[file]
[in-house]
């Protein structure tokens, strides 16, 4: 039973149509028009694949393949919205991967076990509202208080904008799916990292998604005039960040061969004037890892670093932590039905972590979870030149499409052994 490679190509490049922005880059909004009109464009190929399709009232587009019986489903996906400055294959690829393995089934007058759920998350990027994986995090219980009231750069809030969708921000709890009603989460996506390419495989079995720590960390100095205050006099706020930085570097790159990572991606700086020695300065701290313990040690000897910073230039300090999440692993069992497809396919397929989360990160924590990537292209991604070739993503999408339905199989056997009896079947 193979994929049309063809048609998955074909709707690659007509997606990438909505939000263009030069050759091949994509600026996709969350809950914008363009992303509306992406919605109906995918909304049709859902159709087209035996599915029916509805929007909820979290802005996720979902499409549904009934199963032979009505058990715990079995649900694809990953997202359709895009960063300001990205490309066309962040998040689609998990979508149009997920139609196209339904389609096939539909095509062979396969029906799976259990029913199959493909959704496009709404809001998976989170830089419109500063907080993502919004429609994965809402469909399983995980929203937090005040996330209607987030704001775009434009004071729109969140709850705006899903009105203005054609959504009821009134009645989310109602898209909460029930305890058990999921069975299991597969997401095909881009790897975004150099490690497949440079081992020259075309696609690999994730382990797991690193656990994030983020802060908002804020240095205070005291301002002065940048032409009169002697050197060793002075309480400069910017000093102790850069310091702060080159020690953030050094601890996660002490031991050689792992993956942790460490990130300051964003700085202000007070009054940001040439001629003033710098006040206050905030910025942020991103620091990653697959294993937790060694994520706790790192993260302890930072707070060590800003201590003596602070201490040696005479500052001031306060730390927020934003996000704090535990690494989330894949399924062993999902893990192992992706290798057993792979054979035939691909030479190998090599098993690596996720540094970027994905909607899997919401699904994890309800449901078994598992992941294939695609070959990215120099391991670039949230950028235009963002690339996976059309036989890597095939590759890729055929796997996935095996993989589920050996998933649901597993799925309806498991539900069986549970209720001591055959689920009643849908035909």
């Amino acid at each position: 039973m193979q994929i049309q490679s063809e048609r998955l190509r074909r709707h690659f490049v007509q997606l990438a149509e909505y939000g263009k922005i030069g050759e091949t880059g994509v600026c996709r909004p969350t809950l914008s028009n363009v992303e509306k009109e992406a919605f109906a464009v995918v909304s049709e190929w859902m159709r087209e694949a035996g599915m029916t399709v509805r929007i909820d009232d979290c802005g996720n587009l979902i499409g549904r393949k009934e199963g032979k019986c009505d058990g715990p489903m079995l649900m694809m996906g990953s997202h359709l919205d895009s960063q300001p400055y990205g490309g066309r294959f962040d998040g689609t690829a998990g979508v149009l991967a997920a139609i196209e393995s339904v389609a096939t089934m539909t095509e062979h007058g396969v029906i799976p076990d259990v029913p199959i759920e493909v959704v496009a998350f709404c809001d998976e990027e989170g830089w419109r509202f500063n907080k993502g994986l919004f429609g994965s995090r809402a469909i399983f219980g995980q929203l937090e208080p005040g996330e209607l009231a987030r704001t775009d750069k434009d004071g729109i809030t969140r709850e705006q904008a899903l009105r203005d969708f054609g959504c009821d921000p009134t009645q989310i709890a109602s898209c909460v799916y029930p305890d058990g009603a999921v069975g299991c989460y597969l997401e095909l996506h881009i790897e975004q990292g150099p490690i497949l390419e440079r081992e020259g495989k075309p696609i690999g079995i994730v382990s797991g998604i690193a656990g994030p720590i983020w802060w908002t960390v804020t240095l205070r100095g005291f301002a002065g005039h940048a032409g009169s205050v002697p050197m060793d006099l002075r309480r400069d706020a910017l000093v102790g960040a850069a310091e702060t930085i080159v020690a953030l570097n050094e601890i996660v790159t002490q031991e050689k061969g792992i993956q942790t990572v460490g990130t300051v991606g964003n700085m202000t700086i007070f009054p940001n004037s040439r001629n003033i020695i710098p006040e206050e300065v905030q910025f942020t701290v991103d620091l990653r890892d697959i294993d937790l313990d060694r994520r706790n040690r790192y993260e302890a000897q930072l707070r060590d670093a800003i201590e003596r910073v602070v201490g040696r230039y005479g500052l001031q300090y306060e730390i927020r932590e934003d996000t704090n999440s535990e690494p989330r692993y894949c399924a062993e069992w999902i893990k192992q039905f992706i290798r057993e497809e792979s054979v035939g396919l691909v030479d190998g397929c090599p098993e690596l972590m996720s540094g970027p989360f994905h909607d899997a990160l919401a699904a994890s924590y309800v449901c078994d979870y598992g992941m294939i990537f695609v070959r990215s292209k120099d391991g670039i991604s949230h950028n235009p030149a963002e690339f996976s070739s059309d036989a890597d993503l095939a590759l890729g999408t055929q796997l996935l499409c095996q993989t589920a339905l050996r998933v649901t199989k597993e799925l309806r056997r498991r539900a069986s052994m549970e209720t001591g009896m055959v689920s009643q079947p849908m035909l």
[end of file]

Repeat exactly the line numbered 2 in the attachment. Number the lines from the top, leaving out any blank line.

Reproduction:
């Protein structure tokens, strides 16, 4: 039973149509028009694949393949919205991967076990509202208080904008799916990292998604005039960040061969004037890892670093932590039905972590979870030149499409052994 490679190509490049922005880059909004009109464009190929399709009232587009019986489903996906400055294959690829393995089934007058759920998350990027994986995090219980009231750069809030969708921000709890009603989460996506390419495989079995720590960390100095205050006099706020930085570097790159990572991606700086020695300065701290313990040690000897910073230039300090999440692993069992497809396919397929989360990160924590990537292209991604070739993503999408339905199989056997009896079947 193979994929049309063809048609998955074909709707690659007509997606990438909505939000263009030069050759091949994509600026996709969350809950914008363009992303509306992406919605109906995918909304049709859902159709087209035996599915029916509805929007909820979290802005996720979902499409549904009934199963032979009505058990715990079995649900694809990953997202359709895009960063300001990205490309066309962040998040689609998990979508149009997920139609196209339904389609096939539909095509062979396969029906799976259990029913199959493909959704496009709404809001998976989170830089419109500063907080993502919004429609994965809402469909399983995980929203937090005040996330209607987030704001775009434009004071729109969140709850705006899903009105203005054609959504009821009134009645989310109602898209909460029930305890058990999921069975299991597969997401095909881009790897975004150099490690497949440079081992020259075309696609690999994730382990797991690193656990994030983020802060908002804020240095205070005291301002002065940048032409009169002697050197060793002075309480400069910017000093102790850069310091702060080159020690953030050094601890996660002490031991050689792992993956942790460490990130300051964003700085202000007070009054940001040439001629003033710098006040206050905030910025942020991103620091990653697959294993937790060694994520706790790192993260302890930072707070060590800003201590003596602070201490040696005479500052001031306060730390927020934003996000704090535990690494989330894949399924062993999902893990192992992706290798057993792979054979035939691909030479190998090599098993690596996720540094970027994905909607899997919401699904994890309800449901078994598992992941294939695609070959990215120099391991670039949230950028235009963002690339996976059309036989890597095939590759890729055929796997996935095996993989589920050996998933649901597993799925309806498991539900069986549970209720001591055959689920009643849908035909």